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SAL Annual Lecture 2019 - Judicial Review in Australia: The Protection and Power of Courts under the Australian Constitution

Each of the Constitutions of the Commonwealth of Australia and the Constitution of the Republic of Singapore create a Supreme Court in which the judicial power of the country is vested. In Australia, that important constitutional feature has been interpreted as providing protection from executive and legislative interference in the exercise of judicial power. In recent years this protection has been held to extend to the “defining characteristics” of courts, which include the reality and appearance of their independence and their ability to exercise powers of review of executive decisions. The special power in s 75(v) of the Constitution, to review decisions and actions of officers of the Commonwealth, has also been the subject of recent decisions. These development have been important in defining the role of the judiciary in Australia.

 

Click here for the brochure. 

For enquiries, please call Tel: +65 6332 4388 or email to [email protected].

Judicial Review in Australia: The Protection and Power of Courts under the Australian Constitution

CPD Points: 1 Public

Venue: Supreme Court Auditorium, Basement 2, Supreme Court Building, 1 Supreme Court Lane (178879)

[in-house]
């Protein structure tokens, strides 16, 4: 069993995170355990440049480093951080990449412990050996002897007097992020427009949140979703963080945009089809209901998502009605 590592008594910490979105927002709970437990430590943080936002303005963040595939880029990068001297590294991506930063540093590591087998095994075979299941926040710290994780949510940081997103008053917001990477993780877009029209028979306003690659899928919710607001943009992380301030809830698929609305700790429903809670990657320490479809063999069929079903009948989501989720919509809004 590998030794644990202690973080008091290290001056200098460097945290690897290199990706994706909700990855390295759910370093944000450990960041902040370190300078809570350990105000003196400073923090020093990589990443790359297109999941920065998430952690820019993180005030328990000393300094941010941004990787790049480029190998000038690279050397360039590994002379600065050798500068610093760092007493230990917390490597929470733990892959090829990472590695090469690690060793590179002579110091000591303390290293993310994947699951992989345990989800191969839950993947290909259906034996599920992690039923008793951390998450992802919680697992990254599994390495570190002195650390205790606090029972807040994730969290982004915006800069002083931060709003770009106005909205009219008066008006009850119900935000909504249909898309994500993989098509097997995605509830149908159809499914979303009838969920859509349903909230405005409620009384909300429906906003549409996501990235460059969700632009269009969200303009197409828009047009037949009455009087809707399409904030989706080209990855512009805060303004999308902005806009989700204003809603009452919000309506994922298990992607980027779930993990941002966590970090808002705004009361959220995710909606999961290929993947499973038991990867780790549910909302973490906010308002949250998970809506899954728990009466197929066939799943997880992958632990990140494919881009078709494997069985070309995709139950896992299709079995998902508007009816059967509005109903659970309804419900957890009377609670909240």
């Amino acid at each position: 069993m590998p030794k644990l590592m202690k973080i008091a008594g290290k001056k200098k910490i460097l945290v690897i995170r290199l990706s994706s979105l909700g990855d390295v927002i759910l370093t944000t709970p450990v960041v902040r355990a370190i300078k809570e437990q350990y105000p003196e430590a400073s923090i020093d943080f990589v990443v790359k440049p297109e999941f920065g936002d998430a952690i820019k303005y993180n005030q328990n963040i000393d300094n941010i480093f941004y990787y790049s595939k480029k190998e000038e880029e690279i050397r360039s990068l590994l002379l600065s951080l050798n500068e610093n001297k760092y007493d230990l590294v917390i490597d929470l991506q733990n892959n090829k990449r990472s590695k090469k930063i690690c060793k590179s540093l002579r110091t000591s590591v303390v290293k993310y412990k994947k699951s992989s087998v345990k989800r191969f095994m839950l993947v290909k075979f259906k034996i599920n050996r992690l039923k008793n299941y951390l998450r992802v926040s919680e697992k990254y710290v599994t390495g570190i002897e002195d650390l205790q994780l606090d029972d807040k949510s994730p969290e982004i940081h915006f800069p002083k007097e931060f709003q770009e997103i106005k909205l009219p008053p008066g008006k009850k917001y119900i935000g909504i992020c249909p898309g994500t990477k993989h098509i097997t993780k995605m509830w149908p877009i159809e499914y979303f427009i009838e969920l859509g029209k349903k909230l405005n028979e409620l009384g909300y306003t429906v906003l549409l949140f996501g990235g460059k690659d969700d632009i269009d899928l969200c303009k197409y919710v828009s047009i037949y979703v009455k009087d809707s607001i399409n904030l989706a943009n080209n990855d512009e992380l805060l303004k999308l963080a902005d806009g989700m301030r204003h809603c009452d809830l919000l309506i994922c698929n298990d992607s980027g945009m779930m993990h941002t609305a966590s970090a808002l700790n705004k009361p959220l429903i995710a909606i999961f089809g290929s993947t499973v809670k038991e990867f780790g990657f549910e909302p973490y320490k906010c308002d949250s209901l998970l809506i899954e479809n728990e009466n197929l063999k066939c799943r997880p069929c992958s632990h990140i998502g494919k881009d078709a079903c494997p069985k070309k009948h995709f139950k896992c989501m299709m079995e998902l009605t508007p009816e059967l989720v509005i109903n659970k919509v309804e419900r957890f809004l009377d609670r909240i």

Event Date: 26 September 2019 (7.00pm - 9.30pm)


There is no registration fee for this lecture but seats are limited and are offered on a ‘first come, first served’ basis. A confirmation email will be sent for every successful registration. For enquiries, please call Tel: (65) 6332 4388 or email [email protected] .

$0.00

Each of the Constitutions of the Commonwealth of Australia and the Constitution of the Republic of Singapore create a Supreme Court in which the judicial power of the country is vested. In Australia, that important constitutional feature has been interpreted as providing protection from executive and legislative interference in the exercise of judicial power. In recent years this protection has been held to extend to the “defining characteristics” of courts, which include the reality and appearance of their independence and their ability to exercise powers of review of executive decisions. The special power in s 75(v) of the Constitution, to review decisions and actions of officers of the Commonwealth, has also been the subject of recent decisions. These development have been important in defining the role of the judiciary in Australia.

 

Click here for the brochure. 

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CPD Points: 1 Public

Venue: Singapore Academy of Law, 1 Coleman Street Level 8, The Adelphi
Stamford Room

Event Date: 28 June 2019 (4.00pm - 5.30pm)

CLICK HERE FOR BROCHURE


There is no registration fee for this lecture but seats are limited and are offered on a ‘first come, first served’ basis. A confirmation email will be sent for every successful registration. For enquiries, please call Tel: (65) 6332 4388 or email [email protected]